Qantas has hit back at claims made by rival airline Regional Express that the flying kangaroo is raking in the bulk of government support for the aviation industry.
Appearing on morning television on Friday, Qantas chief executive Alan Joyce said Rex was in no position to point the finger at the nation’s largest airline, saying the country carrier has received ample support during the pandemic.
Mr Joyce’s comments follow an outburst from Rex deputy chairman John Sharp, who said most of the 800,000 discounted flight tickets announced in Thursday’s aviation package would be gobbled up by Qantas and the rest of the sector would be left to fight for the scraps.
Mr Sharp also labelled the latest round of federal government support at “QantasKeeper”.
But Qantas’s top boss argued that Rex received seven times the aid Qantas did as a proportion of each company’s respective revenue during the coronavirus pandemic.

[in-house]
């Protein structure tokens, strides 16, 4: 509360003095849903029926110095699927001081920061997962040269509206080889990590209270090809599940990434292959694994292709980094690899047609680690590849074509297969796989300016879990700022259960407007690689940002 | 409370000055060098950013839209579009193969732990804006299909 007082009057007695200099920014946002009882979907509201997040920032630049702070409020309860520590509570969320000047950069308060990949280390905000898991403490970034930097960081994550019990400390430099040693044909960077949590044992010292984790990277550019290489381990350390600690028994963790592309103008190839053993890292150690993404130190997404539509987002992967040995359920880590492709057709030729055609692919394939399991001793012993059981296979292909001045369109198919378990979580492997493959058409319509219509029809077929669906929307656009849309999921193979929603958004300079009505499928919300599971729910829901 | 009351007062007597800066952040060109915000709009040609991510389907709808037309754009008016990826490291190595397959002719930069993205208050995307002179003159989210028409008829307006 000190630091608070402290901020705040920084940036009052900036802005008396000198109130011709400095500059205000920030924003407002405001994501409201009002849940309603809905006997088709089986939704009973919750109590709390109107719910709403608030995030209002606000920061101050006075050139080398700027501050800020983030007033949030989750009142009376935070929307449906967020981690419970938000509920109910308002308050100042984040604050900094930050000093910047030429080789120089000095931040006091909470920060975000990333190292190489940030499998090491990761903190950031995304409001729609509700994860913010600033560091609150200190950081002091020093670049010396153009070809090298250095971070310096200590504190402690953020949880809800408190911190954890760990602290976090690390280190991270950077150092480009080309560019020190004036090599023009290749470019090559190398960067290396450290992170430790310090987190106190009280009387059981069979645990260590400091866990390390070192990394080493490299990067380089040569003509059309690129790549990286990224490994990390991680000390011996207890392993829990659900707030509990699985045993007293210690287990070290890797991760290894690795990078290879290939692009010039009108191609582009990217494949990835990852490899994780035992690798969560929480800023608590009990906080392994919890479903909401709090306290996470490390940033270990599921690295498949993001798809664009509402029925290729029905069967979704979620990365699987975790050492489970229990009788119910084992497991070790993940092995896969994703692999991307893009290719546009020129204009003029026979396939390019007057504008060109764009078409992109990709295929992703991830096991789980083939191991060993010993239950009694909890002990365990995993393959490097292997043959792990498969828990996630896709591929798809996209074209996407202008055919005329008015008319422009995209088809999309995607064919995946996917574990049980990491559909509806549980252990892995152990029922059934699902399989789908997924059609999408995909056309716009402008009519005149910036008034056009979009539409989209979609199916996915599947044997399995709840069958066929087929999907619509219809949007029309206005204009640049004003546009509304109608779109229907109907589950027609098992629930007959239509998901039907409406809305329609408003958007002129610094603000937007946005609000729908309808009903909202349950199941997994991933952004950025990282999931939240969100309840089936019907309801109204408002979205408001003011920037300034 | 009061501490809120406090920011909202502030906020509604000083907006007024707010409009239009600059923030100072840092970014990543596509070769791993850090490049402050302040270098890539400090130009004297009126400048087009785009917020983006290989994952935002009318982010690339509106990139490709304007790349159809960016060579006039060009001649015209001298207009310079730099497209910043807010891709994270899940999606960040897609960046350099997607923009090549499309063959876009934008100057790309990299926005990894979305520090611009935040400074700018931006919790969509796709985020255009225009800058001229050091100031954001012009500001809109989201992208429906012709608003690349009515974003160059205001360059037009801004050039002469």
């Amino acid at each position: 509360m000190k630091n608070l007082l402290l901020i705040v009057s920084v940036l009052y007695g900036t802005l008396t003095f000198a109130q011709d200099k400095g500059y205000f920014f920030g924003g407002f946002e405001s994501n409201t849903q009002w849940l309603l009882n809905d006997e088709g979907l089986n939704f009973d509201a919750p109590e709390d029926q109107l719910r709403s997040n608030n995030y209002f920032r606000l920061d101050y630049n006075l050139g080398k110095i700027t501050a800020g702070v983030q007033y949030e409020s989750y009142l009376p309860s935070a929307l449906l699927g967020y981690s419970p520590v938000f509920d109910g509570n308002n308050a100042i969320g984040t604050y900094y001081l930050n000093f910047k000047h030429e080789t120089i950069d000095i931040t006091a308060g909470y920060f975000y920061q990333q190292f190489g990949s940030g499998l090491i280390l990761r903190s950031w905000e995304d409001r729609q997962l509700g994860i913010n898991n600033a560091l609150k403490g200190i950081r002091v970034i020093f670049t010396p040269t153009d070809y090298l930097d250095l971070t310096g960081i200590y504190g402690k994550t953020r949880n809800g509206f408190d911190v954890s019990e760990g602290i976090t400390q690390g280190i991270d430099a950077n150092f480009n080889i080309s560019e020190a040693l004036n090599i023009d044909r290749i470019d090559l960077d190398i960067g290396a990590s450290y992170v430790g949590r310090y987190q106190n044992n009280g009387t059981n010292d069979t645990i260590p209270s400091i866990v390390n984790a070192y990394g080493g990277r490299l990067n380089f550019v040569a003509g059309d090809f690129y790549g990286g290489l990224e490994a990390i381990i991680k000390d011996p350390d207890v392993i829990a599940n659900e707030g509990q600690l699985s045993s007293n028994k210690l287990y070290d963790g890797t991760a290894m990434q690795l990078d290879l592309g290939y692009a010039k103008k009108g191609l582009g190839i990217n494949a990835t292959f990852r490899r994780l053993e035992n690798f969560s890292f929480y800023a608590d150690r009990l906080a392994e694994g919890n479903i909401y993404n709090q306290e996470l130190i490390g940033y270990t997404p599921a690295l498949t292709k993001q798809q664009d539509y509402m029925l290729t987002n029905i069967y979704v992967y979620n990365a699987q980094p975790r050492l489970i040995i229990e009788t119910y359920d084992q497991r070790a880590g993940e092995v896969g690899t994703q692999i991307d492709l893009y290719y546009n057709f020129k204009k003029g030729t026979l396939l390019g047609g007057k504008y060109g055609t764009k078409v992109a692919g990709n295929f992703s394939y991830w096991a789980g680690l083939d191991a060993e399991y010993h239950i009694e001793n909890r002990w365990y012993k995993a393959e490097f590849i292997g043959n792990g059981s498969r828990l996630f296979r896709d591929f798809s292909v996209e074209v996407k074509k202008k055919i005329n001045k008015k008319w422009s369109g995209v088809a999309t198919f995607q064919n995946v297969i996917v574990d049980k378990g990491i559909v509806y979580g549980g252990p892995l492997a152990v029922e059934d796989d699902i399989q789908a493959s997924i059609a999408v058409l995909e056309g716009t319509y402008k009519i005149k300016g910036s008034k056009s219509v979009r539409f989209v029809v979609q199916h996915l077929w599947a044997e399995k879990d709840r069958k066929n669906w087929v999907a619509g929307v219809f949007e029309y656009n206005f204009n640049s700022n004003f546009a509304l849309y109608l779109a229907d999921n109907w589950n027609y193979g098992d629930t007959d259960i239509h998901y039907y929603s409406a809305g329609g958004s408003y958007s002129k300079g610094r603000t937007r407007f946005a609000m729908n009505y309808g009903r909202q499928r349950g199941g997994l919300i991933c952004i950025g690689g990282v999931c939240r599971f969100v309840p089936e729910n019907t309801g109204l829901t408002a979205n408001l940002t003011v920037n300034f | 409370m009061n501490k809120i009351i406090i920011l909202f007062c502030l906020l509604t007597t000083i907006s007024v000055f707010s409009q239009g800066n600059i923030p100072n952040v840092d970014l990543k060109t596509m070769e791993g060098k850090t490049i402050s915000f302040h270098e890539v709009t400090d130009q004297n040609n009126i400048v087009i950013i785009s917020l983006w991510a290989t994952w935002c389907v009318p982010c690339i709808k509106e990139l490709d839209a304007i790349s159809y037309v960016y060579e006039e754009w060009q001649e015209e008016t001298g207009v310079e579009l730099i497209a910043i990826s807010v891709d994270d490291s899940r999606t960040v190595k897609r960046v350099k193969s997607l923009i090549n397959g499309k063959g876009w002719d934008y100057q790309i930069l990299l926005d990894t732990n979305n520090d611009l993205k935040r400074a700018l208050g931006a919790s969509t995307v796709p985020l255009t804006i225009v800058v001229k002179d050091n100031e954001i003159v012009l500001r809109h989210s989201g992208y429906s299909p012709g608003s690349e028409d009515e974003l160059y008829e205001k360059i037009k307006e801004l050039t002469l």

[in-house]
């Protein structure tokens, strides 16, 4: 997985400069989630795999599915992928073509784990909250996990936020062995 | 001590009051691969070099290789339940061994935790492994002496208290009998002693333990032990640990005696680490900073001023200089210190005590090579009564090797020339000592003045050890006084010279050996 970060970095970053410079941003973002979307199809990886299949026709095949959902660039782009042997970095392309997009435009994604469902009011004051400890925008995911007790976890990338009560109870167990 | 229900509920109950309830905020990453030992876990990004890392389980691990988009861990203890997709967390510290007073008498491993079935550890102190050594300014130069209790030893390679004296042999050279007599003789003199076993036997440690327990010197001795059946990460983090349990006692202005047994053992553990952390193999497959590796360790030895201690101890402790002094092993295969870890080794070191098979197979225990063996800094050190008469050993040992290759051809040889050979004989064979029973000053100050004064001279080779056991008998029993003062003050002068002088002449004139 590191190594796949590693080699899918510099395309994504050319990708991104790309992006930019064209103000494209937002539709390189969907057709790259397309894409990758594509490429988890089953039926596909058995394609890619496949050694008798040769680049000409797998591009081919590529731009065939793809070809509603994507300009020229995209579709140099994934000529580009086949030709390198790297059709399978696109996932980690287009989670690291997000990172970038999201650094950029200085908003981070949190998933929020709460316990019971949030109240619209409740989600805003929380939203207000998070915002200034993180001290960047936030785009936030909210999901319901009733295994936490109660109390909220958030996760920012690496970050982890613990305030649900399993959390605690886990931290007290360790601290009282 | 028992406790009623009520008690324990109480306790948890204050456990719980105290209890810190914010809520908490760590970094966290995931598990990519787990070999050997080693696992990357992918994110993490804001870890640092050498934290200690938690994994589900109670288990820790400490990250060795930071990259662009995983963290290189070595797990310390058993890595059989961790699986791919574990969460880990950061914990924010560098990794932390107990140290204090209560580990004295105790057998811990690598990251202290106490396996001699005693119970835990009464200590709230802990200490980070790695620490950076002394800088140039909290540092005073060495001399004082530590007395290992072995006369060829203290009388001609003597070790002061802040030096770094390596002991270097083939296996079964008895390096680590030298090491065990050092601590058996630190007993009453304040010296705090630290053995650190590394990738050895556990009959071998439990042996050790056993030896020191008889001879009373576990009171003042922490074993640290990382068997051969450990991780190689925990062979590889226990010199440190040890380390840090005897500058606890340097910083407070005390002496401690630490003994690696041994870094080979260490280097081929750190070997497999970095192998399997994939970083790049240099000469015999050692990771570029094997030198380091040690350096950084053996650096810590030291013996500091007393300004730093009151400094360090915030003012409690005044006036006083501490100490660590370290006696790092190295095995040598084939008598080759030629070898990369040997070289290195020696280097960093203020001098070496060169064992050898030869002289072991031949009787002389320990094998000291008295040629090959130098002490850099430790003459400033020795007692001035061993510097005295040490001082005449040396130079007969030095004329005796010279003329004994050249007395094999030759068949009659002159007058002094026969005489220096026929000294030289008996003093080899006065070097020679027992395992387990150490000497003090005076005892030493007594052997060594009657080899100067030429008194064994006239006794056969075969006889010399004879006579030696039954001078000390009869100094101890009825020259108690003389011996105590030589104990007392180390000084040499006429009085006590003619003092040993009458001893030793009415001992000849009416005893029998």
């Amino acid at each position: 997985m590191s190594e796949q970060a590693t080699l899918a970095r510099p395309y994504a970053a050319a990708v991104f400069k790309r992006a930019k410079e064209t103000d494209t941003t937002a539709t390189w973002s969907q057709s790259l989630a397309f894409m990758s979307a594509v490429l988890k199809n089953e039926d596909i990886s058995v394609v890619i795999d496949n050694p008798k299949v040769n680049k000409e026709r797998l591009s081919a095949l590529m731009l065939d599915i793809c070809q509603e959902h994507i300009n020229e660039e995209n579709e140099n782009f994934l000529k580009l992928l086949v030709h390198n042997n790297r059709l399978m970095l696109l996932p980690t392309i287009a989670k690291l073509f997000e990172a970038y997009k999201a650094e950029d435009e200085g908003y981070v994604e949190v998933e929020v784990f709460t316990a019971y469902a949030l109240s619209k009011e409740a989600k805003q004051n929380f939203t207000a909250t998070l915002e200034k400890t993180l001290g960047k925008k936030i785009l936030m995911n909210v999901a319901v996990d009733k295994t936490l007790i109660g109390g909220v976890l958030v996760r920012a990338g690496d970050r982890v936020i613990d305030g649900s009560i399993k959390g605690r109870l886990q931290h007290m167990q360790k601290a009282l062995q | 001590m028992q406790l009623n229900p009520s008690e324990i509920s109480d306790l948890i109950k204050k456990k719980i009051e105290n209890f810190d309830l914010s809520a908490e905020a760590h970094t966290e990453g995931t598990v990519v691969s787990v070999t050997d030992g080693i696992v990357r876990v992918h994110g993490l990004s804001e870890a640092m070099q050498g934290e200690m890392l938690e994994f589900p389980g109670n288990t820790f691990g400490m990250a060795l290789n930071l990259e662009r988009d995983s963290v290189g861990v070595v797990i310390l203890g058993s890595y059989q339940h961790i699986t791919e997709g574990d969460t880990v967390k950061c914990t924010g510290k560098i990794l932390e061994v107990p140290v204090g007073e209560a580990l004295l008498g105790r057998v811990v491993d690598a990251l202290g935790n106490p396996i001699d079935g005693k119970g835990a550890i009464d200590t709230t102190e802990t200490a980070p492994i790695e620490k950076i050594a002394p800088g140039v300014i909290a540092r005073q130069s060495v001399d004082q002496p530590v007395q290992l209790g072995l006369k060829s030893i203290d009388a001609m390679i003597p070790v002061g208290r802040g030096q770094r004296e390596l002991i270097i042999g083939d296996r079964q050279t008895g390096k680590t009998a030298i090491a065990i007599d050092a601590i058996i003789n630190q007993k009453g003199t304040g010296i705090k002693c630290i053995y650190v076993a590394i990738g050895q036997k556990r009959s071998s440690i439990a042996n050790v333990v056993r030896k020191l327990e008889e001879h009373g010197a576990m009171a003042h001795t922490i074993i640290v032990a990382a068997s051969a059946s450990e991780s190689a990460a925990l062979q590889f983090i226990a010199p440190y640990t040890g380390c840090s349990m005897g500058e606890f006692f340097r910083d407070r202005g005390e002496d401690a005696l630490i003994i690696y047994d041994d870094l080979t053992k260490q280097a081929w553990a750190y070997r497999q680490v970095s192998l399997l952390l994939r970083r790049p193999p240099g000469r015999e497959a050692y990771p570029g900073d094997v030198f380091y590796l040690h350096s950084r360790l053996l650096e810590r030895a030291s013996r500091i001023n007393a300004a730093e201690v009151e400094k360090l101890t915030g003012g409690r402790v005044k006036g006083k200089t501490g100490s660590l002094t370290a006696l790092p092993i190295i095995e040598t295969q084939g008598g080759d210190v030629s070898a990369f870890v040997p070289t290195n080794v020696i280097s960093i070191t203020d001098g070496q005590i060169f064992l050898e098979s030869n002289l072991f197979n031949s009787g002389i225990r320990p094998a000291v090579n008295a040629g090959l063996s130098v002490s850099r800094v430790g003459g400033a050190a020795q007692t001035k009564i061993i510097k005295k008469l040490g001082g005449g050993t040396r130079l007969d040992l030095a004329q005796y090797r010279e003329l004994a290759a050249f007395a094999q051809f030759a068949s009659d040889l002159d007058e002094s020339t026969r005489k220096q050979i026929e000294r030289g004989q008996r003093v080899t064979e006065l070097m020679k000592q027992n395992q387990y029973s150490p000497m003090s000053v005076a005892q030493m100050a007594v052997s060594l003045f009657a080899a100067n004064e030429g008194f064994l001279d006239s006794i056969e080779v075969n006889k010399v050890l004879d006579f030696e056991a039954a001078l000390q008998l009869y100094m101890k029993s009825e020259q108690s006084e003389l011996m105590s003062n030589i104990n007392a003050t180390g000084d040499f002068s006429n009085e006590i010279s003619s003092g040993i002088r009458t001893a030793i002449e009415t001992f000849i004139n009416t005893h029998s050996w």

“You can’t feel sorry for Rex because Rex has gotten all this money from the government previously,” Mr Joyce said on the Today show.
“They got as a percentage of revenue seven times the aid that Qantas got last year, which is the equivalent of Qantas getting $7bn.”
Mr Joyce also noted Rex was probably one of the only airlines to still make money during the year, as its regional routes were still able to operate and be shielded from the impacts felt in the international travel market.
Qantas in a statement on Thursday said it anticipated it would be able to offer 550,000 of the discounted seats, with elevated travel numbers set to help 7500 employees who were stood down because of the pandemic.
“Rex made money last year, no other airline in the world I think did, but with that government support and government help,” Mr Joyce said.
“So they’ve had a lot of support from the government. They should be thanking the government for what they’ve done, but obviously too much is never enough when it comes to Rex.”
Mr Sharp on Thursday said regional Australia was largely ignored in the package.
“It’s really a Qantas package,” he said.
“I think it is a good concept, but I think it has some major unintended consequences because it ignores the fact that there are some fantastic tourism destinations in regional Australia that won’t be serviced,” he said.
The Qantas group services about 70 per cent of Australia’s domestic airline market.